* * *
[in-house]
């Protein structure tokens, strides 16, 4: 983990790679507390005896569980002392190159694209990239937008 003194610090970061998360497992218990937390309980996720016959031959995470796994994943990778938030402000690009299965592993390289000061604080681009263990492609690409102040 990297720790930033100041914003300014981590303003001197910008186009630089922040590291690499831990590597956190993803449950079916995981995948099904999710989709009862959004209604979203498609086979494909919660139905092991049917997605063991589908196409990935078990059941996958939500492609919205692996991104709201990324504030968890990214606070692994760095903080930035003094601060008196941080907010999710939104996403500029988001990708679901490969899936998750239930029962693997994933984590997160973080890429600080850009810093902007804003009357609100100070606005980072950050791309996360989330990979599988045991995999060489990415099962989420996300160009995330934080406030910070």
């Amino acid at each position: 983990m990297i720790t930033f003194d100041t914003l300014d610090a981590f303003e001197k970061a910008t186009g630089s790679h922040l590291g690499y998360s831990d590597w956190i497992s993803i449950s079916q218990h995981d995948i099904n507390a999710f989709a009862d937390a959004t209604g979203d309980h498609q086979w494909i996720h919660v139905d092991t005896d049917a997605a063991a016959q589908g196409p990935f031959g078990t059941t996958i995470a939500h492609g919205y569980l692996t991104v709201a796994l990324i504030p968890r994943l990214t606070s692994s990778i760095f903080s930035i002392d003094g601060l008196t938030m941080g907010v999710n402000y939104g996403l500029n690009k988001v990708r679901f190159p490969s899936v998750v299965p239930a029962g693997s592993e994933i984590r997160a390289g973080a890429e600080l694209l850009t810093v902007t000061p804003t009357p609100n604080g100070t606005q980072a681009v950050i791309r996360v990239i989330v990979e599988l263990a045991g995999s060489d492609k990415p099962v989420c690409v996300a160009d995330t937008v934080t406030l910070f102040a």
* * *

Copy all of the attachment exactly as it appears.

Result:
[in-house]
């Protein structure tokens, strides 16, 4: 983990790679507390005896569980002392190159694209990239937008 003194610090970061998360497992218990937390309980996720016959031959995470796994994943990778938030402000690009299965592993390289000061604080681009263990492609690409102040 990297720790930033100041914003300014981590303003001197910008186009630089922040590291690499831990590597956190993803449950079916995981995948099904999710989709009862959004209604979203498609086979494909919660139905092991049917997605063991589908196409990935078990059941996958939500492609919205692996991104709201990324504030968890990214606070692994760095903080930035003094601060008196941080907010999710939104996403500029988001990708679901490969899936998750239930029962693997994933984590997160973080890429600080850009810093902007804003009357609100100070606005980072950050791309996360989330990979599988045991995999060489990415099962989420996300160009995330934080406030910070």
């Amino acid at each position: 983990m990297i720790t930033f003194d100041t914003l300014d610090a981590f303003e001197k970061a910008t186009g630089s790679h922040l590291g690499y998360s831990d590597w956190i497992s993803i449950s079916q218990h995981d995948i099904n507390a999710f989709a009862d937390a959004t209604g979203d309980h498609q086979w494909i996720h919660v139905d092991t005896d049917a997605a063991a016959q589908g196409p990935f031959g078990t059941t996958i995470a939500h492609g919205y569980l692996t991104v709201a796994l990324i504030p968890r994943l990214t606070s692994s990778i760095f903080s930035i002392d003094g601060l008196t938030m941080g907010v999710n402000y939104g996403l500029n690009k988001v990708r679901f190159p490969s899936v998750v299965p239930a029962g693997s592993e994933i984590r997160a390289g973080a890429e600080l694209l850009t810093v902007t000061p804003t009357p609100n604080g100070t606005q980072a681009v950050i791309r996360v990239i989330v990979e599988l263990a045991g995999s060489d492609k990415p099962v989420c690409v996300a160009d995330t937008v934080t406030l910070f102040a």